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Dissident Voices in International Criminal Law

Journal article
Authors Mikael Baaz
Published in Leiden Journal of International Law
Volume 28
Issue 3
Pages 673-689
ISSN 0922-1565
Publication year 2015
Published at Department of Law
Pages 673-689
Language en
Links dx.doi.org/10.1017/S092215651500035...
Keywords transitional justice, internationalcriminal law
Subject categories International law

Abstract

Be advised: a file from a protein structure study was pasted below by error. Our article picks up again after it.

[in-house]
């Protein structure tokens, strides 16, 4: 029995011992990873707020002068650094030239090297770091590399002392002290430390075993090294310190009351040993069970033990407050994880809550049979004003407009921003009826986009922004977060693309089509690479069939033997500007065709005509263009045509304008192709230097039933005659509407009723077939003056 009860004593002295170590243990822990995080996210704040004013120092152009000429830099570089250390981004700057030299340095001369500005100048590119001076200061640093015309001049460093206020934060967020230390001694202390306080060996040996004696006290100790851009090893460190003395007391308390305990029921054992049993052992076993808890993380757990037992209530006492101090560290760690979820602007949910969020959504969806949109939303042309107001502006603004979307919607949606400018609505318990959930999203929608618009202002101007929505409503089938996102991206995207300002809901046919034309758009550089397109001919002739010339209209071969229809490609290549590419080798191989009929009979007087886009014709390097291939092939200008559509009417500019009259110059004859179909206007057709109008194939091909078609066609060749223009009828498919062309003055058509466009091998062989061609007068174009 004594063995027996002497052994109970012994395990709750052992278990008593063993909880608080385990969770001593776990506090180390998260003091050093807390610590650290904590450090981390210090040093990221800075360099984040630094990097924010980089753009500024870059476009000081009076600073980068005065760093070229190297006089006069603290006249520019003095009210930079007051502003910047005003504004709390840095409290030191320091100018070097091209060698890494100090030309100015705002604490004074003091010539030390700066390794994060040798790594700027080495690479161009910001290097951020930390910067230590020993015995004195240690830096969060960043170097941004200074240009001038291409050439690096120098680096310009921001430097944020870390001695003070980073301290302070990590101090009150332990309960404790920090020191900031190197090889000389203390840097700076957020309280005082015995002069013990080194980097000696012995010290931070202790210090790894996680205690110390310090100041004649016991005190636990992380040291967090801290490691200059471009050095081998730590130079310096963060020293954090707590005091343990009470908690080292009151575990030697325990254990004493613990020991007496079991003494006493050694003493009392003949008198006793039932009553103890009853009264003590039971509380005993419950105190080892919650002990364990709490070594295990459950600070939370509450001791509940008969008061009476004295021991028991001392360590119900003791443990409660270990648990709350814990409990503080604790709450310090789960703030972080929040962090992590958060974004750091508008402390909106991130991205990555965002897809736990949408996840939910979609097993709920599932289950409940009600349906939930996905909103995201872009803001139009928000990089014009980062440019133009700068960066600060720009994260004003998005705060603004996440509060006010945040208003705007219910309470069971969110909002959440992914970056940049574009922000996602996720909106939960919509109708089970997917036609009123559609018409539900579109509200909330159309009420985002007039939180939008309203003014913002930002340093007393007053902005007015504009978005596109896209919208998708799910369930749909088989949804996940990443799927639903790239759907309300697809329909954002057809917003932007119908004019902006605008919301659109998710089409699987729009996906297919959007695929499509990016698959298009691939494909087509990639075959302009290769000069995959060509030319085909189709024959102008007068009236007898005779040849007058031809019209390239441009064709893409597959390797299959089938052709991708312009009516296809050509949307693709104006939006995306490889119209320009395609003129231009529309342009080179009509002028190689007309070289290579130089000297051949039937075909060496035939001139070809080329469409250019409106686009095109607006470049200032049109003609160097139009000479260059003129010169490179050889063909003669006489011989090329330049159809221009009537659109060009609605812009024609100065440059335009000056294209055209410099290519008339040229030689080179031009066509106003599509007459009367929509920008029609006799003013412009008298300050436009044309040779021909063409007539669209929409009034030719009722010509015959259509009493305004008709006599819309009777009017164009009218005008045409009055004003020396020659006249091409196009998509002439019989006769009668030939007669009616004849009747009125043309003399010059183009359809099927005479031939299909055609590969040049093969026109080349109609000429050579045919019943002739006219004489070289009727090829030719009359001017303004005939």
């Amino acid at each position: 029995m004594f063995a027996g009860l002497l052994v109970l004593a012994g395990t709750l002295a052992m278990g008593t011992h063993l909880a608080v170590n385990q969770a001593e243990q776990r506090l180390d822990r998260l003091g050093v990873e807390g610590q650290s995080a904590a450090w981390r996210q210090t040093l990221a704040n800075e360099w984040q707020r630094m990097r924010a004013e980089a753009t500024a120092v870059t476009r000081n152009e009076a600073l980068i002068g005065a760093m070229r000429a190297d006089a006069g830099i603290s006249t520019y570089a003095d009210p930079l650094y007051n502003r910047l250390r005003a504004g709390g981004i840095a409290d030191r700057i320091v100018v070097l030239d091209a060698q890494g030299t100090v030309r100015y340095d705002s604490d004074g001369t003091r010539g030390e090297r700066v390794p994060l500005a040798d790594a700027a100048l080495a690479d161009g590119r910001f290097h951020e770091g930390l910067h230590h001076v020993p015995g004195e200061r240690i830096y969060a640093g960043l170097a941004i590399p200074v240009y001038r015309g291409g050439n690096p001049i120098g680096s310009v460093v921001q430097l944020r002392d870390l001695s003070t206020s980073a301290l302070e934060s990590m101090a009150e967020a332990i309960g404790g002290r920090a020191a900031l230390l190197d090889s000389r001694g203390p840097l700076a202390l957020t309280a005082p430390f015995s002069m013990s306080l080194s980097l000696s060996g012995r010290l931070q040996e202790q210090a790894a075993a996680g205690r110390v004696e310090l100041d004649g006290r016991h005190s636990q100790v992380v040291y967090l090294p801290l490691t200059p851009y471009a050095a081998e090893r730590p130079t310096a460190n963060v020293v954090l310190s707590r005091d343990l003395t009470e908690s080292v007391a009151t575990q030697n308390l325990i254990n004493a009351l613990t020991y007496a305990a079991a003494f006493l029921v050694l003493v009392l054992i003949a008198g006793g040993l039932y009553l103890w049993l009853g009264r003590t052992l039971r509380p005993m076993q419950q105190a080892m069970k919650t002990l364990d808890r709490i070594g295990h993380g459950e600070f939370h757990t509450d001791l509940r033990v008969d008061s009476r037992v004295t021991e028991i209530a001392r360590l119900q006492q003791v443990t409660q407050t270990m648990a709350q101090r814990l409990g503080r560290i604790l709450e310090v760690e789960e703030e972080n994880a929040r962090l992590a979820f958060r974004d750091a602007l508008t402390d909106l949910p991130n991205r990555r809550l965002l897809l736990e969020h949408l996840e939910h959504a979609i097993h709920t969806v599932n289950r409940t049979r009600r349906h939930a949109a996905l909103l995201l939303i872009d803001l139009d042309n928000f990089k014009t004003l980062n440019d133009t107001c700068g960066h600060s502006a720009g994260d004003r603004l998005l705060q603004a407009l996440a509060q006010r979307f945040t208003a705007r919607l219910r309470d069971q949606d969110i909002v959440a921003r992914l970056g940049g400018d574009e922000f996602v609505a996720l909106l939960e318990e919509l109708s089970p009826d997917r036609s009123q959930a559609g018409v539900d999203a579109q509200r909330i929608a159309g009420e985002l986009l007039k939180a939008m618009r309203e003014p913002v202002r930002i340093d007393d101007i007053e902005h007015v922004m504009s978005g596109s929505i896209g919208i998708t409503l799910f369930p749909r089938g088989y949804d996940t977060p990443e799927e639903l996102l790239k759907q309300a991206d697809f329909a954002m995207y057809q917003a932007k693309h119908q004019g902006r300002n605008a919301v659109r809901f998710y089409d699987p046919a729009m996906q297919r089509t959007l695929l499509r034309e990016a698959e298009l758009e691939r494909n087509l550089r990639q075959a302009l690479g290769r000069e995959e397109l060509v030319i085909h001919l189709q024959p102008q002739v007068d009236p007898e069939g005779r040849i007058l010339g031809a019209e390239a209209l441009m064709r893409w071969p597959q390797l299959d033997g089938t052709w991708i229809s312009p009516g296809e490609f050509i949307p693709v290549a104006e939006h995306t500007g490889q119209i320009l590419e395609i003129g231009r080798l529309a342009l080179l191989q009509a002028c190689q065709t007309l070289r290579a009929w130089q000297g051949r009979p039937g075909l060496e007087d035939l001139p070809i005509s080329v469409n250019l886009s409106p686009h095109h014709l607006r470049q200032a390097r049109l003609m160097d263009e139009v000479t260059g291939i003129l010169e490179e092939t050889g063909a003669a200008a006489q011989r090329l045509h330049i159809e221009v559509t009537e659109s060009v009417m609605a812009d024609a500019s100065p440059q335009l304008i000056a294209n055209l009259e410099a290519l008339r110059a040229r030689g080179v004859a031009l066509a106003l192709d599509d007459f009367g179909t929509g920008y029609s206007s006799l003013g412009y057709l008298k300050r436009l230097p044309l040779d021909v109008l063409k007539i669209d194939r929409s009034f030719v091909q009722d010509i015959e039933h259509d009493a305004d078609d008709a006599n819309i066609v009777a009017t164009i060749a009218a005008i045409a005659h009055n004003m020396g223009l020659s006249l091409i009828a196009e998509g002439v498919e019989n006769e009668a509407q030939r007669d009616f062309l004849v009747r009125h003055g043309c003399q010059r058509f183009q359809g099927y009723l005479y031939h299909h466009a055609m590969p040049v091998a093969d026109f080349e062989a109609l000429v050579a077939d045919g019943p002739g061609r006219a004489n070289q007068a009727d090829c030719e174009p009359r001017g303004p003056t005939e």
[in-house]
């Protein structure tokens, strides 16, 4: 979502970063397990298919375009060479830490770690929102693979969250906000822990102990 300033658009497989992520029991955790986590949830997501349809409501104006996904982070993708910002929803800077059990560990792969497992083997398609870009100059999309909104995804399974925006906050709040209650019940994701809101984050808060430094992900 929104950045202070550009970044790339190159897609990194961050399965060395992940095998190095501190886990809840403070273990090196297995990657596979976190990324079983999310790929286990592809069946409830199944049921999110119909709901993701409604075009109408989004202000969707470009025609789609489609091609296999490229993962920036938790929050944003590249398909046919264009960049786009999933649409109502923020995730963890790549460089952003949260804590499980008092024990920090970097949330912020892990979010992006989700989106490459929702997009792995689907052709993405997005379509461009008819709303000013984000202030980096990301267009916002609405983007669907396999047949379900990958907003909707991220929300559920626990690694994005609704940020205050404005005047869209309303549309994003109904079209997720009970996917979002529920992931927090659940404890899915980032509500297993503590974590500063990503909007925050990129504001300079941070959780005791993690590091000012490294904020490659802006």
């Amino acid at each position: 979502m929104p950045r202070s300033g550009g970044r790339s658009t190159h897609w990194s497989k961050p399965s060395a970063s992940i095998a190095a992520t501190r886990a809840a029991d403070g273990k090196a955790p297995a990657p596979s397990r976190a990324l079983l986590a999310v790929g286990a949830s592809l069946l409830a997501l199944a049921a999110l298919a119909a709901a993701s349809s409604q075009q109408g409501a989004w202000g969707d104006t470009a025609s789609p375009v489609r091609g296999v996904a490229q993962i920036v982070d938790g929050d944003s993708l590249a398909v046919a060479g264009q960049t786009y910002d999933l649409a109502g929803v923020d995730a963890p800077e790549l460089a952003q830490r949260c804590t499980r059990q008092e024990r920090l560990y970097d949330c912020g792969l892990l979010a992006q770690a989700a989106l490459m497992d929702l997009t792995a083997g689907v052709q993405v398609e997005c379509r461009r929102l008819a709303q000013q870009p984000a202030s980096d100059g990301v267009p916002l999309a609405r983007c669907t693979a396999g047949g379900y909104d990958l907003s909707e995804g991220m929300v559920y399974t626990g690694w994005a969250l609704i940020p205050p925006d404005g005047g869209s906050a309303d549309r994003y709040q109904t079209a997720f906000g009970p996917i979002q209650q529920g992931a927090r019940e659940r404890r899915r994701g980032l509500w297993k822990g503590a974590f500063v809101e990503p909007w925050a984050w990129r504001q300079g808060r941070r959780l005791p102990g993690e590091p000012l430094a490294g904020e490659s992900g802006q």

Since the end of the Cold War, societies from the former Soviet Union and others throughout Eastern Europe, Africa, Asia, and Latin America have overthrown dictators and other authoritative rulers in the hope of allowing democracy, the rule of law, and human rights. In some cases, the change has been violent and drawn out, while in other cases the change has been quick and (more or less) non-violent. Regardless of whether the change has been violent or not, a crucial question during and after transition is: In what ways should post-authoritarian and/or post-conflict societies deal with their ‘evil’ past in order to ‘enable the state itself to [once again] function as a moral agent’? This question constitutes the very core of what is known as ‘transitional justice’ (TJ).

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